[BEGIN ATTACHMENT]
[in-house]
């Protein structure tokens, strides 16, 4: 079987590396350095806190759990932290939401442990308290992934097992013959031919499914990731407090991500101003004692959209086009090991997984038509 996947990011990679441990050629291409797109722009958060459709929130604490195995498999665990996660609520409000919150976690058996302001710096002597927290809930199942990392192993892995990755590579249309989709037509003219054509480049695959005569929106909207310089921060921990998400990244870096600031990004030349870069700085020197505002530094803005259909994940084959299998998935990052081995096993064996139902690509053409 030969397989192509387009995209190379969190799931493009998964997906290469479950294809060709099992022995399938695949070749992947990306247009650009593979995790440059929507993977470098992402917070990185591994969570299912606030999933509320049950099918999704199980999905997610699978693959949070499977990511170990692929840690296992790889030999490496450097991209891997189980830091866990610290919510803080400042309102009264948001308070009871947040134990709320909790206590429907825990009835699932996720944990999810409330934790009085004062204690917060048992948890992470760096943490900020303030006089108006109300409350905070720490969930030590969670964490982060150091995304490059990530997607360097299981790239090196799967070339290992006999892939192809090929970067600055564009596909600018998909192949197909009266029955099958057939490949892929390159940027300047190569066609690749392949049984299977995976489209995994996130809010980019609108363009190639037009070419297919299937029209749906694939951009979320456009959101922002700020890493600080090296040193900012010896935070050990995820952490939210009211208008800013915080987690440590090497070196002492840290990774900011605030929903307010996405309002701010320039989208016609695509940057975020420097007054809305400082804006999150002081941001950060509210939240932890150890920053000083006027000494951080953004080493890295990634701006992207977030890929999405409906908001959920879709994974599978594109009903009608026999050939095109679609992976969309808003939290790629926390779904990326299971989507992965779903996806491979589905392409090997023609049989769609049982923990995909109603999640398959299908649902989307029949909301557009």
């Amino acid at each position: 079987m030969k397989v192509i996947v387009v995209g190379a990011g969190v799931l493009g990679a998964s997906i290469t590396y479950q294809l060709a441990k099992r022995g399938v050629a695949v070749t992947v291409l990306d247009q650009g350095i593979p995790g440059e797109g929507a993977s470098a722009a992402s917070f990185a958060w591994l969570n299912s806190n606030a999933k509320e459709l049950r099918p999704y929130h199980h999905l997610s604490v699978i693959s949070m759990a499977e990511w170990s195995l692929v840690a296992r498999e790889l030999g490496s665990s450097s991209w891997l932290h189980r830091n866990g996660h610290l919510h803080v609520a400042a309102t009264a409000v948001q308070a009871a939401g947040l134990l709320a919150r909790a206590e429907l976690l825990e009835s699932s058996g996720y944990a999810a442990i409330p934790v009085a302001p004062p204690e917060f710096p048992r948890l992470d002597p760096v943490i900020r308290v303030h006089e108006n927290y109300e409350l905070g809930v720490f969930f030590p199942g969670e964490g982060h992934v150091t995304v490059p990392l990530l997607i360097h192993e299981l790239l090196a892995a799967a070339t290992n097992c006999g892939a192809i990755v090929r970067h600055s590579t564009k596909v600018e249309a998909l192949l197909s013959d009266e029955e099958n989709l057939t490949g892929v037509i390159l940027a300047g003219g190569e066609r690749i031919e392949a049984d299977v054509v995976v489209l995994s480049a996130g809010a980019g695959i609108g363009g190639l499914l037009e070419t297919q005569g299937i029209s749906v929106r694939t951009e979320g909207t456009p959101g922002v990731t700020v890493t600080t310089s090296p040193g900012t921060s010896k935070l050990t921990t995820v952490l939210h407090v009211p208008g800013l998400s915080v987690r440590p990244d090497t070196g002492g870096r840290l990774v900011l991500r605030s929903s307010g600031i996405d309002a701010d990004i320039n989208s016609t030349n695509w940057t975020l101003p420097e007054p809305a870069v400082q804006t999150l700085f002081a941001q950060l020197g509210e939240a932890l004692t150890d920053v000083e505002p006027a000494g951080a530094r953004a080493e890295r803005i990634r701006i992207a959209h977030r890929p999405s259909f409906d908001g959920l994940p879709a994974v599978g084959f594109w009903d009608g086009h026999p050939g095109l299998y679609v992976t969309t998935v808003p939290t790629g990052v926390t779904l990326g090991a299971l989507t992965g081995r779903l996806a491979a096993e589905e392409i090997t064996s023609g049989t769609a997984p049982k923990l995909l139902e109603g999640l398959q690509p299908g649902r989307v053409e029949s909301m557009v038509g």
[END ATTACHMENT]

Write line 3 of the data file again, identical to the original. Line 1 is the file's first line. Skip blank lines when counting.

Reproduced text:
């Amino acid at each position: 079987m030969k397989v192509i996947v387009v995209g190379a990011g969190v799931l493009g990679a998964s997906i290469t590396y479950q294809l060709a441990k099992r022995g399938v050629a695949v070749t992947v291409l990306d247009q650009g350095i593979p995790g440059e797109g929507a993977s470098a722009a992402s917070f990185a958060w591994l969570n299912s806190n606030a999933k509320e459709l049950r099918p999704y929130h199980h999905l997610s604490v699978i693959s949070m759990a499977e990511w170990s195995l692929v840690a296992r498999e790889l030999g490496s665990s450097s991209w891997l932290h189980r830091n866990g996660h610290l919510h803080v609520a400042a309102t009264a409000v948001q308070a009871a939401g947040l134990l709320a919150r909790a206590e429907l976690l825990e009835s699932s058996g996720y944990a999810a442990i409330p934790v009085a302001p004062p204690e917060f710096p048992r948890l992470d002597p760096v943490i900020r308290v303030h006089e108006n927290y109300e409350l905070g809930v720490f969930f030590p199942g969670e964490g982060h992934v150091t995304v490059p990392l990530l997607i360097h192993e299981l790239l090196a892995a799967a070339t290992n097992c006999g892939a192809i990755v090929r970067h600055s590579t564009k596909v600018e249309a998909l192949l197909s013959d009266e029955e099958n989709l057939t490949g892929v037509i390159l940027a300047g003219g190569e066609r690749i031919e392949a049984d299977v054509v995976v489209l995994s480049a996130g809010a980019g695959i609108g363009g190639l499914l037009e070419t297919q005569g299937i029209s749906v929106r694939t951009e979320g909207t456009p959101g922002v990731t700020v890493t600080t310089s090296p040193g900012t921060s010896k935070l050990t921990t995820v952490l939210h407090v009211p208008g800013l998400s915080v987690r440590p990244d090497t070196g002492g870096r840290l990774v900011l991500r605030s929903s307010g600031i996405d309002a701010d990004i320039n989208s016609t030349n695509w940057t975020l101003p420097e007054p809305a870069v400082q804006t999150l700085f002081a941001q950060l020197g509210e939240a932890l004692t150890d920053v000083e505002p006027a000494g951080a530094r953004a080493e890295r803005i990634r701006i992207a959209h977030r890929p999405s259909f409906d908001g959920l994940p879709a994974v599978g084959f594109w009903d009608g086009h026999p050939g095109l299998y679609v992976t969309t998935v808003p939290t790629g990052v926390t779904l990326g090991a299971l989507t992965g081995r779903l996806a491979a096993e589905e392409i090997t064996s023609g049989t769609a997984p049982k923990l995909l139902e109603g999640l398959q690509p299908g649902r989307v053409e029949s909301m557009v038509g």